Metal lath and plaster

Deconstruction is fun! I love peeling back the various layers, knocking the plaster off the walls, prying off the old wooden lath all the way down to the original brick walls and limestone footing walls.

Now it’s time for the ceiling. Thank God I am tall (6’-7”). I always liked being tall, but it was a real blessing when I got to the ceiling. My height made the overhead work a lot easier.

That said, something else completely spoiled the fun. I discovered that the entire ceiling had metal lath in the plaster. A couple of months back I was showing the building to my friend Ted Krasnesky  (Manager of Sustainable Construction at Pepper Construction; I worked with him on a couple of sustainable projects and very much respect his green building expertise). I distinctly remember his reaction when he spotted the metal lath but I didn’t know how to read it at the time, nor did I follow up with questions.

Well, I now know what must have been on his mind. If you’ve ever removed plaster with metal lath, you probably know what pain in the behind it is. It took me about 2 hours to remove around 10 square feet. There must be a better way of doing this! Cathy did a quick online search for me and mainly found references that talked about how to put drywall over plaster with metal lath – again – that sweeping under the carpet thing…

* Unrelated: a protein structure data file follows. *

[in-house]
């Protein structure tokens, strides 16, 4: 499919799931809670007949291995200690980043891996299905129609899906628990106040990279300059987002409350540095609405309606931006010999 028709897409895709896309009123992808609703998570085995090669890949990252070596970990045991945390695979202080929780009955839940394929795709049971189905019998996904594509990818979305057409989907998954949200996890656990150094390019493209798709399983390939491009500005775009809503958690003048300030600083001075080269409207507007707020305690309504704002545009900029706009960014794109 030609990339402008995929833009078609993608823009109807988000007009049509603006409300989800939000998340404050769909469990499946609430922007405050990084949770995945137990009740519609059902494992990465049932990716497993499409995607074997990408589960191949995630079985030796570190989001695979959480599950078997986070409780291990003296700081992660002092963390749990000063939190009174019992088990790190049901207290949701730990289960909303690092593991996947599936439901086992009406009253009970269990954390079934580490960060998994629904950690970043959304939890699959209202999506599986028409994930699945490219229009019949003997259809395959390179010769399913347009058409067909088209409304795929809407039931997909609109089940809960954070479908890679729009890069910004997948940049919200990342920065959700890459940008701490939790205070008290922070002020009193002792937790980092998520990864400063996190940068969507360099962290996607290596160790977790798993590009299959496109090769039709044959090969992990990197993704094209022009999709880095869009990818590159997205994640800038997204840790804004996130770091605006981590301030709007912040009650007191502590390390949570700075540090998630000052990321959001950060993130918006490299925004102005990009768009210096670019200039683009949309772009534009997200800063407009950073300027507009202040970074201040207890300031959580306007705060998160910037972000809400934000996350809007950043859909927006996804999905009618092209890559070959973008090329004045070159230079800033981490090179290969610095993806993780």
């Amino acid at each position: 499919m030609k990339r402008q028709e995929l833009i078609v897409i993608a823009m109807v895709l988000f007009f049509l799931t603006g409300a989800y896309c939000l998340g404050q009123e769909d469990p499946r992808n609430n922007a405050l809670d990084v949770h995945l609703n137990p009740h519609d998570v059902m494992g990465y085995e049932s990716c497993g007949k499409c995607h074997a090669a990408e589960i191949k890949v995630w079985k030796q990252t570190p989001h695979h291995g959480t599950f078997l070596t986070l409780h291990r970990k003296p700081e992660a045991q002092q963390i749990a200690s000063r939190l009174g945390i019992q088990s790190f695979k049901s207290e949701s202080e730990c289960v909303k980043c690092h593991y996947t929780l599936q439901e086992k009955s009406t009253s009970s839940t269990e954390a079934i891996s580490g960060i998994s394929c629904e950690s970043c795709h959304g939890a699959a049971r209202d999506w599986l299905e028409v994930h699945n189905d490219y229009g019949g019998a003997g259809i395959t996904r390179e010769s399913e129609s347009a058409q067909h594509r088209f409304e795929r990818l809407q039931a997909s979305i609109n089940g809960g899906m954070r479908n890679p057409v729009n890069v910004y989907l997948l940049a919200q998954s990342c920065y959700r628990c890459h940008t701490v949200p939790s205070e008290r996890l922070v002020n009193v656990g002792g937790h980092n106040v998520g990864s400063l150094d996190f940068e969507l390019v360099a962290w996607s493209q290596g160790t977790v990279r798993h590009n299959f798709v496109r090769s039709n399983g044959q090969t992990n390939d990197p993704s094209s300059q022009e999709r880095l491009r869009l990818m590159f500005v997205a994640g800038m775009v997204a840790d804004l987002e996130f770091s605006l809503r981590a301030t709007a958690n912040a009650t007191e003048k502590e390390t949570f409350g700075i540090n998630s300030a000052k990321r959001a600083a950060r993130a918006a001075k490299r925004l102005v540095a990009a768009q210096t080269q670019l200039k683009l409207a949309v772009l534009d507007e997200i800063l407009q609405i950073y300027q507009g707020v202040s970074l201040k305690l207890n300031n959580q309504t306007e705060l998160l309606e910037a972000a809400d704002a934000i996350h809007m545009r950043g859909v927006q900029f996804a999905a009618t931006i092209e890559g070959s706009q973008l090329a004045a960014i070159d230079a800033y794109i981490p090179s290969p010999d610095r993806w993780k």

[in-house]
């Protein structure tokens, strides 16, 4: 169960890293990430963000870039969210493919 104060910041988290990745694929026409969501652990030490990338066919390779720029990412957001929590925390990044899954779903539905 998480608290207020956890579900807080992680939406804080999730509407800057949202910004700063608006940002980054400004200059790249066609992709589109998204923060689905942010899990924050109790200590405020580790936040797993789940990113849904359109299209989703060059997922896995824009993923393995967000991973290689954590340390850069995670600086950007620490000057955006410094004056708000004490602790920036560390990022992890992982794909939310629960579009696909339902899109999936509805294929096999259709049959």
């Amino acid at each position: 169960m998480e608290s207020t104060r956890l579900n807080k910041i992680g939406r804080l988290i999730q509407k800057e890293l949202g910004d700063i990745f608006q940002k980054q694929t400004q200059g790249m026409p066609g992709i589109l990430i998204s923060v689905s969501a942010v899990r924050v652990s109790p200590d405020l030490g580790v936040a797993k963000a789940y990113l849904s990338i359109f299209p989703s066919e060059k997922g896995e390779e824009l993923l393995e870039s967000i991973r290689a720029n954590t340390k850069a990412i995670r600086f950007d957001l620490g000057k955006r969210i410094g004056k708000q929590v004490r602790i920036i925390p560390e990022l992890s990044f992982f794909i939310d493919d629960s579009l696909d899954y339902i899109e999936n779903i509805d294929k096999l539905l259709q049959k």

I finally figured how to find the seams of the metal lath and chiseled my way along those seams, which allowed me to take out whole sections (almost like drywall sheets). I had a very slow start, but got much faster and more effective as time went by. I only hope this was the only room in the basement that had metal lath in the ceiling plaster!


About Marcus de la fleur

Marcus and his wife Cathy purchased a 100+ year old masonry two-flat in the City of Chicago to start a new pilot project – a deep energy retrofit. He is a Registered Landscape Architect with a horticultural degree from the School of Horticulture at the Royal Botanic Gardens, Kew, and a Masters in Landscape Architecture from the University of Sheffield, UK. Marcus developed his first landscape based sustainable pilot project at 168 Elm Ave. in 2002, and has also worked on a number of LEED certified projects. In that process he expanded his expertise from landscape architecture to building science, which continues to grow and which he applies to his own home.

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